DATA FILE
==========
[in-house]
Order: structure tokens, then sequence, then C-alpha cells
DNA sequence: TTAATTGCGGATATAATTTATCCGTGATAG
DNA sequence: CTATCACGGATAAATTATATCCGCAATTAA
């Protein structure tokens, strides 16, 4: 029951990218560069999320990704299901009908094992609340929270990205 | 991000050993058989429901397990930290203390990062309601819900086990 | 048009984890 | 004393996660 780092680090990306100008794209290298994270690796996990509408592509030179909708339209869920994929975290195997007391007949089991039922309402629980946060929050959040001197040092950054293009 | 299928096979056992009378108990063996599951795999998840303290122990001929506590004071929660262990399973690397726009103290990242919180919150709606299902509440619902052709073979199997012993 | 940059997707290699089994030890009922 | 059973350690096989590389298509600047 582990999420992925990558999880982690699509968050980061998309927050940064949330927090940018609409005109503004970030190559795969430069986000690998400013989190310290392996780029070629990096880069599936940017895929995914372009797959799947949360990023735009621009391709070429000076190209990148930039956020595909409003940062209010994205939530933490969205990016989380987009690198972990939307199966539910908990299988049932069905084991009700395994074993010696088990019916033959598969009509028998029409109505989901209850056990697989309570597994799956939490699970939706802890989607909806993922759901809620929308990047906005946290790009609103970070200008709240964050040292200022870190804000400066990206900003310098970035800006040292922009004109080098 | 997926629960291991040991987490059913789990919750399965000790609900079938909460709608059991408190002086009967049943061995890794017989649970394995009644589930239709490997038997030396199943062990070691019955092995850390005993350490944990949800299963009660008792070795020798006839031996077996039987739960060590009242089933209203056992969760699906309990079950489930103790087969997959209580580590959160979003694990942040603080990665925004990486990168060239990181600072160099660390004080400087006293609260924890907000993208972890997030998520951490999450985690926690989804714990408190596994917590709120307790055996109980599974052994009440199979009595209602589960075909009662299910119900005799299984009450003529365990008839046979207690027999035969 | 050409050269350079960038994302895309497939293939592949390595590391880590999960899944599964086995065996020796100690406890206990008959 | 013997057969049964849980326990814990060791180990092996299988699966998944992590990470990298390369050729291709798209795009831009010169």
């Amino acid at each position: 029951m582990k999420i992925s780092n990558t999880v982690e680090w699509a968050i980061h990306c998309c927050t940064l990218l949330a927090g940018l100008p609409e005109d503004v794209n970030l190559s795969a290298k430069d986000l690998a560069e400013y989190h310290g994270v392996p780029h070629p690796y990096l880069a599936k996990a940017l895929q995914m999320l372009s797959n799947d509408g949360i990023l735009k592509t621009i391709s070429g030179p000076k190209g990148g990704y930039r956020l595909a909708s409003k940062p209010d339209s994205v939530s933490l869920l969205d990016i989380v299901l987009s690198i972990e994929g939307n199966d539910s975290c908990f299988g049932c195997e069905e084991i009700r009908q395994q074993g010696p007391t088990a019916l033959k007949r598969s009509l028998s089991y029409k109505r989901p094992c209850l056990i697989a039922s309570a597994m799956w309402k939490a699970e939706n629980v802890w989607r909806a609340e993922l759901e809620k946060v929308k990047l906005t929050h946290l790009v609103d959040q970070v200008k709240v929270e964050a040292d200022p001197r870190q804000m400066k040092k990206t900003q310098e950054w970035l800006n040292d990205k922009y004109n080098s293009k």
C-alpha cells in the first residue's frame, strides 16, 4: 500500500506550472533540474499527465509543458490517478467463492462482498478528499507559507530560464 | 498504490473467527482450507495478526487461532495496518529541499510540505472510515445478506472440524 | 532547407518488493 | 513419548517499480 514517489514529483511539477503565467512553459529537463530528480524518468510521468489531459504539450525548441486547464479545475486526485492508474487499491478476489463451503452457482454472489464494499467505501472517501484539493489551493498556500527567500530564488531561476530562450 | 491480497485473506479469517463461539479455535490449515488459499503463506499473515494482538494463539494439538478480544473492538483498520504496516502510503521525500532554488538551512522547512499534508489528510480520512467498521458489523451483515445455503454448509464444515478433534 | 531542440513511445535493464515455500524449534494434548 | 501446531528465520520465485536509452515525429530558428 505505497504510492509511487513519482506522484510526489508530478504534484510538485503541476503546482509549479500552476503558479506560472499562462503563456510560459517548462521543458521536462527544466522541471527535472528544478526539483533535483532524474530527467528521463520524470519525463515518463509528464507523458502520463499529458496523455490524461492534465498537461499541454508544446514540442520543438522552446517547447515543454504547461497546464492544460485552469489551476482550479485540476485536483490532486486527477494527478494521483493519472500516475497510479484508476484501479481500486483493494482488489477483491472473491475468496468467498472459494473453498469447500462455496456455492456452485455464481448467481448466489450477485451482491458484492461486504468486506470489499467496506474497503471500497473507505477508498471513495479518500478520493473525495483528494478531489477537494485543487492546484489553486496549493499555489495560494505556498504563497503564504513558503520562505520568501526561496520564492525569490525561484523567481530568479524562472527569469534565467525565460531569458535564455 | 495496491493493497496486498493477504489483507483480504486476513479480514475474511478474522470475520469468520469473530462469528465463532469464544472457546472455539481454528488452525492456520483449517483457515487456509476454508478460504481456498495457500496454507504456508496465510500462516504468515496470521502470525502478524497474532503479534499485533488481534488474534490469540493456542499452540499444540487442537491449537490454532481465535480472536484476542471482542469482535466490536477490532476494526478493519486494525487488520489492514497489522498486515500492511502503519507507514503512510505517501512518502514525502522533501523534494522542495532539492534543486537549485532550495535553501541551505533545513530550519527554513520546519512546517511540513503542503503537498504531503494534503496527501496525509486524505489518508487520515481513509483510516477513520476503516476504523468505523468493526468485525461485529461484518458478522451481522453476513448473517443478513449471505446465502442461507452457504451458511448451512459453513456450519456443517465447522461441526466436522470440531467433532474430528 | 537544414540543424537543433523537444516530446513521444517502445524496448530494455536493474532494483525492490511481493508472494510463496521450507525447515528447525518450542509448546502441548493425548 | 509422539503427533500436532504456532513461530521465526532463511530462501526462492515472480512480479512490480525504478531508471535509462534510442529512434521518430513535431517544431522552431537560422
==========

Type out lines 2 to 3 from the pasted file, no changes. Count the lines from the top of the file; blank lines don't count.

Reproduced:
Order: structure tokens, then sequence, then C-alpha cells
DNA sequence: TTAATTGCGGATATAATTTATCCGTGATAG